The Andaman Sea lies between the Andaman Islands, Sumatra, and the Malay Peninsula. There is a broad continental shelf in the east and the north, where the sediment is dredged for cassiterite, an ore of tin. Alcock Rise and Sewell Rise are separated by an area of deep ocean floor, where a spreading center has been pushing the Burma and Sunda microplates apart for the last 3–4 million years. This divergence created the Andaman Sea. The eastern half of the sea lies over the Sunda Plate, which includes most of Sumatra and the Malay Peninsula. The western half includes the Andaman and Nicobar Islands and sits on the Burma Plate, which forms a junction with the Indian Plate at the Sunda Trench. At this subduction zone, the Indian Plate is being overridden by the younger Burma Plate. The southern part of this zone was the source of the 2004 Indian Ocean tsunami.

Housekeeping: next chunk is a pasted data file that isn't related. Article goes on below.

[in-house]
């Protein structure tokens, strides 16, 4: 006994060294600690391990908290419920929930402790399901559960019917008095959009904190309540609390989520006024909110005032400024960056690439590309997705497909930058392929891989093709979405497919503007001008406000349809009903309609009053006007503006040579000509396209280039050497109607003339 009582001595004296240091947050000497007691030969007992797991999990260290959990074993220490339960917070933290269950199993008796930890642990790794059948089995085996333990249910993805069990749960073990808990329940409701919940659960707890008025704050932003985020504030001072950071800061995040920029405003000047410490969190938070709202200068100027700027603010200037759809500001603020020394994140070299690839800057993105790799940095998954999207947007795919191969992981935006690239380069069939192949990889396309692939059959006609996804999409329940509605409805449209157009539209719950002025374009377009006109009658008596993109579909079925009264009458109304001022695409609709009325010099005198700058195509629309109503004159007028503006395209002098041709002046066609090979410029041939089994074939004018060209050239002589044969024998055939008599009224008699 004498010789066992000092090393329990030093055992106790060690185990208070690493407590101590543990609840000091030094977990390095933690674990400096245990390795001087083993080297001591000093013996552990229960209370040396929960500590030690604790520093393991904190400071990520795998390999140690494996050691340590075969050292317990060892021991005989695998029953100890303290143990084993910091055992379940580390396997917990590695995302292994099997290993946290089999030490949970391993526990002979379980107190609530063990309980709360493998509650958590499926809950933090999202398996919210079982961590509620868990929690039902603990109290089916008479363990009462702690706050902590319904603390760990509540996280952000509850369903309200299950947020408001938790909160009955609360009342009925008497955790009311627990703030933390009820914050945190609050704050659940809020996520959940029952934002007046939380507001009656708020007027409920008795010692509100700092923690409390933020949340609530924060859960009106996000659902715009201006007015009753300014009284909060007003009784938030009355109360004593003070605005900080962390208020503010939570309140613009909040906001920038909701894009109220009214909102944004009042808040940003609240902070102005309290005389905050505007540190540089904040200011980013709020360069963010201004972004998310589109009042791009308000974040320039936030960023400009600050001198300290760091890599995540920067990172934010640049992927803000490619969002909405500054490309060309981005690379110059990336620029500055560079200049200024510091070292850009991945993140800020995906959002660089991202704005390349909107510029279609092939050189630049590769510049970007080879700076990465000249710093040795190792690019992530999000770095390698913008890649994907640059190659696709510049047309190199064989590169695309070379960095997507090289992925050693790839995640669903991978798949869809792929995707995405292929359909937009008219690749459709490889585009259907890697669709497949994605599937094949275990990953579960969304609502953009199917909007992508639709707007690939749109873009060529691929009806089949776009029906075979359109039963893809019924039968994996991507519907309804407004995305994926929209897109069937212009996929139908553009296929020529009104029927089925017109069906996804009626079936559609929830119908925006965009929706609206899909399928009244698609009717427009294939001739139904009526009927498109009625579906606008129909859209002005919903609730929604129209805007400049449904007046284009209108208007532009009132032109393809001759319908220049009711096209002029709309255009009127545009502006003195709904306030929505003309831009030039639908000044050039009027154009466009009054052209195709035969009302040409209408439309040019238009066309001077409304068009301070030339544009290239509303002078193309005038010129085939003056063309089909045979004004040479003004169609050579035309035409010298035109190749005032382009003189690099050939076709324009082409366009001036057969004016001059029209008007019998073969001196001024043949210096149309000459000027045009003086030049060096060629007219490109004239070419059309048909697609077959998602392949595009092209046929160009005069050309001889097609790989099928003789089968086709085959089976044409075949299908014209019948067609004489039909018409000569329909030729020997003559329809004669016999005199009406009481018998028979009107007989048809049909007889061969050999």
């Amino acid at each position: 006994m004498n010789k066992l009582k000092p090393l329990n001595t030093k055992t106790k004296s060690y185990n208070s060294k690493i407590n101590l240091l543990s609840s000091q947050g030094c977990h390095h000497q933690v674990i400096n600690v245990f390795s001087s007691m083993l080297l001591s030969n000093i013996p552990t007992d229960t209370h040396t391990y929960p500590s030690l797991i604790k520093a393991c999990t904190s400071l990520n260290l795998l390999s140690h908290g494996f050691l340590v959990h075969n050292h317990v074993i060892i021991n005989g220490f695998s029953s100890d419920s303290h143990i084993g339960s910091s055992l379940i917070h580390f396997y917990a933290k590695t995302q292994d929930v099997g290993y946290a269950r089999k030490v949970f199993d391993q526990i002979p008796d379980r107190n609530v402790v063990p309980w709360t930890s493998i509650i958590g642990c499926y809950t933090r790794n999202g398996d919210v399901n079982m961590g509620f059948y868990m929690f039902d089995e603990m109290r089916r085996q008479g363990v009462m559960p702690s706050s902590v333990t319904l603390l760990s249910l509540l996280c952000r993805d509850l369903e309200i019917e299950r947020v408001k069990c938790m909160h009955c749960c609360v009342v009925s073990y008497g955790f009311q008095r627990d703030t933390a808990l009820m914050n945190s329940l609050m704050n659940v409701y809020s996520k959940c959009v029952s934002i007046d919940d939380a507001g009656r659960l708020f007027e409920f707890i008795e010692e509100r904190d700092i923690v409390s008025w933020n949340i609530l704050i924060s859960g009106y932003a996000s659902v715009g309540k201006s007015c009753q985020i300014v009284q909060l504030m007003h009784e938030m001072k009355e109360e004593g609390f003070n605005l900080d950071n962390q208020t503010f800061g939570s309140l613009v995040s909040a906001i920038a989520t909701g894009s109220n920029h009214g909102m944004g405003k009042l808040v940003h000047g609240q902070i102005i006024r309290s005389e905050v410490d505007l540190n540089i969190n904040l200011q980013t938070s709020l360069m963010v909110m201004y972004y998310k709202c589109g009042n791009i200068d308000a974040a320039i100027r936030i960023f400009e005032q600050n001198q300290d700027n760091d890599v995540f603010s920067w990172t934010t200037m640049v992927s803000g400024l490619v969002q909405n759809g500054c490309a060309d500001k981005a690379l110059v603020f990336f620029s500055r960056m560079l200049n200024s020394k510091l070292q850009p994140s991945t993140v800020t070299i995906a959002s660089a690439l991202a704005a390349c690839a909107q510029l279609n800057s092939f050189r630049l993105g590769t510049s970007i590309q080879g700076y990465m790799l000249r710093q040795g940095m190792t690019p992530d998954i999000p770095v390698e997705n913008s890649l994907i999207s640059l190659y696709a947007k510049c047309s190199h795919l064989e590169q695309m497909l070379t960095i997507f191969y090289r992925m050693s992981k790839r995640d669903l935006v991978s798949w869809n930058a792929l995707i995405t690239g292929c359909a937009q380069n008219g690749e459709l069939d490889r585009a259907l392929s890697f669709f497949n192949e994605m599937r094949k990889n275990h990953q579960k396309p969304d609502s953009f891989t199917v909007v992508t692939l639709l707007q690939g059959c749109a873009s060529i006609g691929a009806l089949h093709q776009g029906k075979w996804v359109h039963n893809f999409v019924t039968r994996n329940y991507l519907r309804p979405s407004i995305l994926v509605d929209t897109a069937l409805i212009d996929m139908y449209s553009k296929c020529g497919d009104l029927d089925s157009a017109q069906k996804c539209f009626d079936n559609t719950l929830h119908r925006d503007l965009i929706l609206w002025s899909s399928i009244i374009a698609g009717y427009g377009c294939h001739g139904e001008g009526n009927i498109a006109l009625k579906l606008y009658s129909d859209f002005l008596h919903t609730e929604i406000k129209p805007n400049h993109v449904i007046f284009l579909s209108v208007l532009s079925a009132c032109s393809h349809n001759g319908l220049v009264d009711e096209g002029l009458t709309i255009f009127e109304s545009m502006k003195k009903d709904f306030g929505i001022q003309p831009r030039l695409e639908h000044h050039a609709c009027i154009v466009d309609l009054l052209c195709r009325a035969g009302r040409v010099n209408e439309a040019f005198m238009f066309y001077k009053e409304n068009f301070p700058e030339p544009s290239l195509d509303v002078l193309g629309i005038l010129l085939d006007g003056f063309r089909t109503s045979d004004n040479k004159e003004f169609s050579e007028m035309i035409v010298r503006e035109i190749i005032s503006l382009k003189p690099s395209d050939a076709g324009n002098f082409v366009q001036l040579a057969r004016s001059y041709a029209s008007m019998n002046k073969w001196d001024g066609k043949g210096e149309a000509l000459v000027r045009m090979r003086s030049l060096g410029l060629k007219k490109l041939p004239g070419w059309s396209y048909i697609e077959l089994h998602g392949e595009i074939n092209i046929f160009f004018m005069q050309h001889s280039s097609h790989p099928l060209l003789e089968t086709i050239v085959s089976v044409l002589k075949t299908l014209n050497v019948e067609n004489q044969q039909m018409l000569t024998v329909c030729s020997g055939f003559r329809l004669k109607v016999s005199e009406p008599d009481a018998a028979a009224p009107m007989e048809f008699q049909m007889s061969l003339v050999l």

- Area 308,000 square miles (798,000 square km)
- Maximum Depth 12,400 ft (3,777 m)
- Inflows Bay of Bengal, Strait of Malacca; Irriwaddy, Salween rivers